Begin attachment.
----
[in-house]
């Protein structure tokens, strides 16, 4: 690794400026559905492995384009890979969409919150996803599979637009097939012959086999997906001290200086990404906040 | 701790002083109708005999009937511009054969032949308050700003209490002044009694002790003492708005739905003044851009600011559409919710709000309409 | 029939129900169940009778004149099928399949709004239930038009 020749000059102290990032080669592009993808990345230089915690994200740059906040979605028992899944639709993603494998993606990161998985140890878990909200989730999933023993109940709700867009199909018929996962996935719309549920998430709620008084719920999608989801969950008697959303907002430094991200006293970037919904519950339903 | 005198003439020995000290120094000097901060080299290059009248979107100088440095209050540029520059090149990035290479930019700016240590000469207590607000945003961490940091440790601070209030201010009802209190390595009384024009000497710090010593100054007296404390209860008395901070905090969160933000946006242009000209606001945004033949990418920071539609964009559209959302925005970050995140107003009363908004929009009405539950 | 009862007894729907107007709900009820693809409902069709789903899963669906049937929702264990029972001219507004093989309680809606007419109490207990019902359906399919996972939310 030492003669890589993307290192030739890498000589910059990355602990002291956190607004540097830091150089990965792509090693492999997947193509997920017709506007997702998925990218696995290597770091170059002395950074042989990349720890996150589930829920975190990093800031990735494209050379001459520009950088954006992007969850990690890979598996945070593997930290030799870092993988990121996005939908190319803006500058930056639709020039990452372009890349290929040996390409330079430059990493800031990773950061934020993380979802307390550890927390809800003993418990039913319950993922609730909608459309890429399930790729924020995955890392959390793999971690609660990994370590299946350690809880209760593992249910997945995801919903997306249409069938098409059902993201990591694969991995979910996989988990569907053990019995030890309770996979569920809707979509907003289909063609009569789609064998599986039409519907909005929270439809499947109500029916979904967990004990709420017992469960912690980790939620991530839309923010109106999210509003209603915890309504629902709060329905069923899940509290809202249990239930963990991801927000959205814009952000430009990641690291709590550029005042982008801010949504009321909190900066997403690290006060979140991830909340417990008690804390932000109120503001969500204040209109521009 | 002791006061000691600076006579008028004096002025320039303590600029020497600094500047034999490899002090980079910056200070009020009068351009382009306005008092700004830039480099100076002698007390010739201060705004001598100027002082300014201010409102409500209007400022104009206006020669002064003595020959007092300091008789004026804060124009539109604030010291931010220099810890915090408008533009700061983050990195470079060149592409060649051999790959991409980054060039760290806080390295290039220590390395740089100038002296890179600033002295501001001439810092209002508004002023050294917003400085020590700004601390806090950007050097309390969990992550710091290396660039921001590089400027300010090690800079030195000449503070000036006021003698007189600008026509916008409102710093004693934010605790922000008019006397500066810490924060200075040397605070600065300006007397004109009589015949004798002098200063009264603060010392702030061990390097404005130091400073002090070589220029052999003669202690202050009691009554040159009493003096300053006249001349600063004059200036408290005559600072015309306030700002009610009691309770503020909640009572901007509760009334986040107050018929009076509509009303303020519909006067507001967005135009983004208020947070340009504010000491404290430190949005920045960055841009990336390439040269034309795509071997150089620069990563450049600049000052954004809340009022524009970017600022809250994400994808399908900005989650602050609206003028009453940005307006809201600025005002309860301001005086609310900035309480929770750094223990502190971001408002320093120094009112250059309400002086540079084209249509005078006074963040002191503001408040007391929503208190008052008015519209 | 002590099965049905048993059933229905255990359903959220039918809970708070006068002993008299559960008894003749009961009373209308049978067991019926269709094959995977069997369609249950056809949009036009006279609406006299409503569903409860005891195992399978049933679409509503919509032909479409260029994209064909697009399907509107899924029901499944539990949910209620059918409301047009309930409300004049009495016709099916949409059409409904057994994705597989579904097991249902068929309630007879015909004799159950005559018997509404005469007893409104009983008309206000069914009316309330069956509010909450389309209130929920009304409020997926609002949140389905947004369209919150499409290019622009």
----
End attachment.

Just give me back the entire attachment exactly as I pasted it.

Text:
[in-house]
């Protein structure tokens, strides 16, 4: 690794400026559905492995384009890979969409919150996803599979637009097939012959086999997906001290200086990404906040 | 701790002083109708005999009937511009054969032949308050700003209490002044009694002790003492708005739905003044851009600011559409919710709000309409 | 029939129900169940009778004149099928399949709004239930038009 020749000059102290990032080669592009993808990345230089915690994200740059906040979605028992899944639709993603494998993606990161998985140890878990909200989730999933023993109940709700867009199909018929996962996935719309549920998430709620008084719920999608989801969950008697959303907002430094991200006293970037919904519950339903 | 005198003439020995000290120094000097901060080299290059009248979107100088440095209050540029520059090149990035290479930019700016240590000469207590607000945003961490940091440790601070209030201010009802209190390595009384024009000497710090010593100054007296404390209860008395901070905090969160933000946006242009000209606001945004033949990418920071539609964009559209959302925005970050995140107003009363908004929009009405539950 | 009862007894729907107007709900009820693809409902069709789903899963669906049937929702264990029972001219507004093989309680809606007419109490207990019902359906399919996972939310 030492003669890589993307290192030739890498000589910059990355602990002291956190607004540097830091150089990965792509090693492999997947193509997920017709506007997702998925990218696995290597770091170059002395950074042989990349720890996150589930829920975190990093800031990735494209050379001459520009950088954006992007969850990690890979598996945070593997930290030799870092993988990121996005939908190319803006500058930056639709020039990452372009890349290929040996390409330079430059990493800031990773950061934020993380979802307390550890927390809800003993418990039913319950993922609730909608459309890429399930790729924020995955890392959390793999971690609660990994370590299946350690809880209760593992249910997945995801919903997306249409069938098409059902993201990591694969991995979910996989988990569907053990019995030890309770996979569920809707979509907003289909063609009569789609064998599986039409519907909005929270439809499947109500029916979904967990004990709420017992469960912690980790939620991530839309923010109106999210509003209603915890309504629902709060329905069923899940509290809202249990239930963990991801927000959205814009952000430009990641690291709590550029005042982008801010949504009321909190900066997403690290006060979140991830909340417990008690804390932000109120503001969500204040209109521009 | 002791006061000691600076006579008028004096002025320039303590600029020497600094500047034999490899002090980079910056200070009020009068351009382009306005008092700004830039480099100076002698007390010739201060705004001598100027002082300014201010409102409500209007400022104009206006020669002064003595020959007092300091008789004026804060124009539109604030010291931010220099810890915090408008533009700061983050990195470079060149592409060649051999790959991409980054060039760290806080390295290039220590390395740089100038002296890179600033002295501001001439810092209002508004002023050294917003400085020590700004601390806090950007050097309390969990992550710091290396660039921001590089400027300010090690800079030195000449503070000036006021003698007189600008026509916008409102710093004693934010605790922000008019006397500066810490924060200075040397605070600065300006007397004109009589015949004798002098200063009264603060010392702030061990390097404005130091400073002090070589220029052999003669202690202050009691009554040159009493003096300053006249001349600063004059200036408290005559600072015309306030700002009610009691309770503020909640009572901007509760009334986040107050018929009076509509009303303020519909006067507001967005135009983004208020947070340009504010000491404290430190949005920045960055841009990336390439040269034309795509071997150089620069990563450049600049000052954004809340009022524009970017600022809250994400994808399908900005989650602050609206003028009453940005307006809201600025005002309860301001005086609310900035309480929770750094223990502190971001408002320093120094009112250059309400002086540079084209249509005078006074963040002191503001408040007391929503208190008052008015519209 | 002590099965049905048993059933229905255990359903959220039918809970708070006068002993008299559960008894003749009961009373209308049978067991019926269709094959995977069997369609249950056809949009036009006279609406006299409503569903409860005891195992399978049933679409509503919509032909479409260029994209064909697009399907509107899924029901499944539990949910209620059918409301047009309930409300004049009495016709099916949409059409409904057994994705597989579904097991249902068929309630007879015909004799159950005559018997509404005469007893409104009983008309206000069914009316309330069956509010909450389309209130929920009304409020997926609002949140389905947004369209919150499409290019622009």